“It takes no more than rain to fundamentally change the nutrient conditions and concentrations in a field.”
Fluctuations in soil composition and biomass can be determined down to an accuracy of a single square metre and mapped using high-resolution satellite images. Using GPS-controlled semi- and fully automated farm equipment, the farmer can apply the right amount of fertiliser exactly where it is needed rather than, as used to be the case, spreading it evenly across an entire field. This saves money and prevents overfertilisation - and ensures that fewer nitrates leach into groundwater or the surrounding rivers.
The basic idea behind what has become known as precision farming is to determine differences in soil composition, vegetation and weed density as precisely as possible, with the aim of applying fertilisers and pesticides only where and in the quantity in which they are actually needed.
And the more refined the measuring procedures, the better the farmer can respond to the individual conditions on the ground. After all, unlike in a smart factory, for instance, conditions in the fields are constantly changing. “It takes no more than rain to fundamentally change the nutrient conditions and concentrations in a field,” Griepentrog says. Tractors equipped with sensors measure the nutrient content of the plants in real time as they trundle over the fields – and a computer calculates the fertiliser requirement. The more data the farmer can collect in the future and the more comprehensive their accumulation in a cloud and their evaluation using Big Data solutions, the faster the farmer can respond to pests and plant diseases. If, for instance, pesticides or insecticides can be deployed in a targeted way at the right time, the pollution load on human consumers can also be significantly reduced.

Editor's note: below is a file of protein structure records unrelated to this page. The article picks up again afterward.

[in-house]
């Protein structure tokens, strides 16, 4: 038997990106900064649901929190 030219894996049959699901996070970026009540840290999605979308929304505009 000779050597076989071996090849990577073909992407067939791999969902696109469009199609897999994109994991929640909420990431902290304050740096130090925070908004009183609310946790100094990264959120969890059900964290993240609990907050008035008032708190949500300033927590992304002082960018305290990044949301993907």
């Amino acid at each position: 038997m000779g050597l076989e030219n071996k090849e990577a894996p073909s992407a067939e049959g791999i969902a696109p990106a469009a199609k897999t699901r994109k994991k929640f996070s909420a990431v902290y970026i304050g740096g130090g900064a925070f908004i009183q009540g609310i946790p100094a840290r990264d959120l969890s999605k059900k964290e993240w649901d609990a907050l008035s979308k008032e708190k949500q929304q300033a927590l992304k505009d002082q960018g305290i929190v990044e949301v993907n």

“Until now we’ve always adapted the natural environment to the technology; now we’re moving toward doing the opposite.”
A scientific report of the European Parliament of December 2016 also places great hopes in the potential and methods of precision farming. The authors of the report have calculated that fuel consumption on farms could be reduced by 10 percent, soil erosion slashed from the current 17 tonnes per hectare to a single tonne, the use of herbicides cut by up to 80 percent and nitrate residues in the soil reduced by up to 50 percent.